Op-Ed | 20 years teaching students to chase their dreams

By Félix V. Matos Rodríguez on  

One night early in my tenure as Chancellor, I decided to attend an event called Night at the Museum that is held each year by Macaulay Honors College. It’s the kickoff to the college’s semester-long Arts in New York seminar, and gives Macaulay’s incoming first-year students the opportunity to visit the Brooklyn Museum for a special experience with art.

I had intended to drop by, welcome the students to CUNY and offer a few words about Macaulay, CUNY’s selective honors college. But I wound up staying until closing time. It was more than the collection of ancient Egyptian art that kept me there; it was the intriguing students, several of whom told me it was their first visit ever to a museum. Macaulay was founded to attract New York’s most promising students, and I was so engaged by these young people — their enthusiasm, inquisitiveness, aspirations and passion to learn — that I really did spend a night at the museum.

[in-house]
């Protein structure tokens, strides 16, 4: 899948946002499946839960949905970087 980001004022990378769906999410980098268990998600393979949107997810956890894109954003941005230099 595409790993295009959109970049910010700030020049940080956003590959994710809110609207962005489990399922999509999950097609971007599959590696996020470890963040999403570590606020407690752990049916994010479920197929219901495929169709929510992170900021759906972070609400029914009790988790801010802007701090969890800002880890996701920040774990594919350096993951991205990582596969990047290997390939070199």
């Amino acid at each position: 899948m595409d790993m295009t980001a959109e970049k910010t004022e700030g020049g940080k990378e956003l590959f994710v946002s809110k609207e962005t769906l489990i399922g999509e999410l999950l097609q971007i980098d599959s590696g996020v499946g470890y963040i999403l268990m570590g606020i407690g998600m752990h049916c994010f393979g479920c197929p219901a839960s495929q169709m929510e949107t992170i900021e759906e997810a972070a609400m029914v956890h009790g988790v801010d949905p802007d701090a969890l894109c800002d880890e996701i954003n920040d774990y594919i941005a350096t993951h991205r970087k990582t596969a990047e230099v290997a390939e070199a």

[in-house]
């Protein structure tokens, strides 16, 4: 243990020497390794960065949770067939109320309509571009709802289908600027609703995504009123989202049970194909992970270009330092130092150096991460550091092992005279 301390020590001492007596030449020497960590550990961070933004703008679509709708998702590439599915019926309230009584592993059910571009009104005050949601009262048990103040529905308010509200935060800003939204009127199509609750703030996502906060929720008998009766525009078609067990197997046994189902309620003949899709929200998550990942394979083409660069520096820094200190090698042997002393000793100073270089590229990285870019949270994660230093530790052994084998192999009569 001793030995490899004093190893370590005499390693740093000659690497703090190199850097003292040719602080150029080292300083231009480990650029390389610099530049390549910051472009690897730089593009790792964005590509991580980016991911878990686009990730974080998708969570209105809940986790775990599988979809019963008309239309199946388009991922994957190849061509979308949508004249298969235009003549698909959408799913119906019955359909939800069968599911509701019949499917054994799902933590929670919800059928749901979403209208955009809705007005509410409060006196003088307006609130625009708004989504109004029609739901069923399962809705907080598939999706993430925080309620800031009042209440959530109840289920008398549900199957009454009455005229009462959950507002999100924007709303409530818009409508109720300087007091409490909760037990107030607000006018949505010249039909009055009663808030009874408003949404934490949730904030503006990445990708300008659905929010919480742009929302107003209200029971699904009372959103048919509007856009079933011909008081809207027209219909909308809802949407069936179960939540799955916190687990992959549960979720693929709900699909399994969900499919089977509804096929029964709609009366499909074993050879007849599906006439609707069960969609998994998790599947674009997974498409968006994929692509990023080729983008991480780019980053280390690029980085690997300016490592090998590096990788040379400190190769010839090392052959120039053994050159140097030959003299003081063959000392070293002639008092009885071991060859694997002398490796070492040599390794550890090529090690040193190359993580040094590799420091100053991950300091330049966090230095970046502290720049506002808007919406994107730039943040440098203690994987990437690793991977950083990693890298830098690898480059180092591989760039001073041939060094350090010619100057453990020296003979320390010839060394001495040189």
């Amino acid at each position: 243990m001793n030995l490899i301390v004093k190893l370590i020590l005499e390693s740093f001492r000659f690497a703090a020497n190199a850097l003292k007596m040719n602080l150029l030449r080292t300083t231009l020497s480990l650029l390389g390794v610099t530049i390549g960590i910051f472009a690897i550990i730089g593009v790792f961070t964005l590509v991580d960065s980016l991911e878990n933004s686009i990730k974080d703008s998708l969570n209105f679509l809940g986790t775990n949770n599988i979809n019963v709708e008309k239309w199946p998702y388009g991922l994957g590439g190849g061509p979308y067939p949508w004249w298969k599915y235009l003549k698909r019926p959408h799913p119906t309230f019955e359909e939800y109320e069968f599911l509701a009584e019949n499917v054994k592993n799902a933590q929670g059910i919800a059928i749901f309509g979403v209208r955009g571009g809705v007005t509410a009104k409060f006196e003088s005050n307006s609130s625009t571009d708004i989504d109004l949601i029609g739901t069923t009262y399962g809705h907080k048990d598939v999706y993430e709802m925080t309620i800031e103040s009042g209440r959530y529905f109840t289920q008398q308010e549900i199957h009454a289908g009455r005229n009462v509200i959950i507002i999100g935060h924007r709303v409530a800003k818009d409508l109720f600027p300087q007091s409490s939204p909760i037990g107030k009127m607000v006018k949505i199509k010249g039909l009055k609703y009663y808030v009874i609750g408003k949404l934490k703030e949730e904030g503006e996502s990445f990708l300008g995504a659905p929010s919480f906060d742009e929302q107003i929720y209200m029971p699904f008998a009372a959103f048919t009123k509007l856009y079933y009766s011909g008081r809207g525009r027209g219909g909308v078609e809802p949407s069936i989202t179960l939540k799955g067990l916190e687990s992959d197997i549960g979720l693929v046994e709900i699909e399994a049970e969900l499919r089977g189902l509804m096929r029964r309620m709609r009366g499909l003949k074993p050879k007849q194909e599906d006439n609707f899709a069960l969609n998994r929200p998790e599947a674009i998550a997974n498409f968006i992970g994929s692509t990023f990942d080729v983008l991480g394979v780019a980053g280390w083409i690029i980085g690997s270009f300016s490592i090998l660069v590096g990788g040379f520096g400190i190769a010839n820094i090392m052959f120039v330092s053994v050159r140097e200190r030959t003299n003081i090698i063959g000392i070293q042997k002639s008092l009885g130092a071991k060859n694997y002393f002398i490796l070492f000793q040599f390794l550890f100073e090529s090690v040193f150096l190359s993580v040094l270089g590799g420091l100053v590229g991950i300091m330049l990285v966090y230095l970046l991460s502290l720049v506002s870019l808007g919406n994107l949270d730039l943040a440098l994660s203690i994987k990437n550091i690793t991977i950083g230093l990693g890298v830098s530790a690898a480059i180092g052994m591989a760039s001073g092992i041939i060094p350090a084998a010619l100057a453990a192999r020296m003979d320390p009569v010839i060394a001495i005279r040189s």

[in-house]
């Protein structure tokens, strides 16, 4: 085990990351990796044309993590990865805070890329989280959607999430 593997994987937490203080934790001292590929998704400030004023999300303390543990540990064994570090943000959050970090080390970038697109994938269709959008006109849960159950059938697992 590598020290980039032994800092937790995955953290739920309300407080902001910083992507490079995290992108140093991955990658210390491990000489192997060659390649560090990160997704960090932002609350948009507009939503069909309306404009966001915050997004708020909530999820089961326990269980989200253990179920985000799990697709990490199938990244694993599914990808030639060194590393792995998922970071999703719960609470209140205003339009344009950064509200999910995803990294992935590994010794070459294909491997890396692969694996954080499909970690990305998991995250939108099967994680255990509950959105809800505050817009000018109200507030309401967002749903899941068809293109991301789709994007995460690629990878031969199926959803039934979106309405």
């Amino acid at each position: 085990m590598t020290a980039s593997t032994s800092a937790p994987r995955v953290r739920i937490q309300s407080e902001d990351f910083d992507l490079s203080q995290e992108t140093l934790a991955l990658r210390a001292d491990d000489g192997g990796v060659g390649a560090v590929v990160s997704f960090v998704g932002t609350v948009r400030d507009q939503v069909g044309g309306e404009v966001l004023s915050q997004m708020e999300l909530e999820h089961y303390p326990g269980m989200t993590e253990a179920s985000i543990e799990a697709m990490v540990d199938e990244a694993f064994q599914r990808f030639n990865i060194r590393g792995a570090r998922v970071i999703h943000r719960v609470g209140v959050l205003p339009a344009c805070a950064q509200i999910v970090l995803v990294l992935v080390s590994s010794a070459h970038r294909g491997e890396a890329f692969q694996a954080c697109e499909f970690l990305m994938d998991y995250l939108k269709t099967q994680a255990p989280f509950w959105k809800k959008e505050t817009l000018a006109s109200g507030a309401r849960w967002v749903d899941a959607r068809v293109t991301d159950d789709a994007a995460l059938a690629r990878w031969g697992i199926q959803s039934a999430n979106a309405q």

This academic year marks the 20th anniversary of what was originally called the CUNY Honors College. Its creation was a landmark in CUNY’s efforts in those years to elevate its stature as a premier public university by attracting exceptional high school students who might otherwise go off to private schools. Two decades and nearly 6,000 graduates later, Macaulay is one of the jewels of our University, providing broad educational and extracurricular experiences, along with a host of supports that enable the students to realize their potential, graduate debt-free and begin making their mark.


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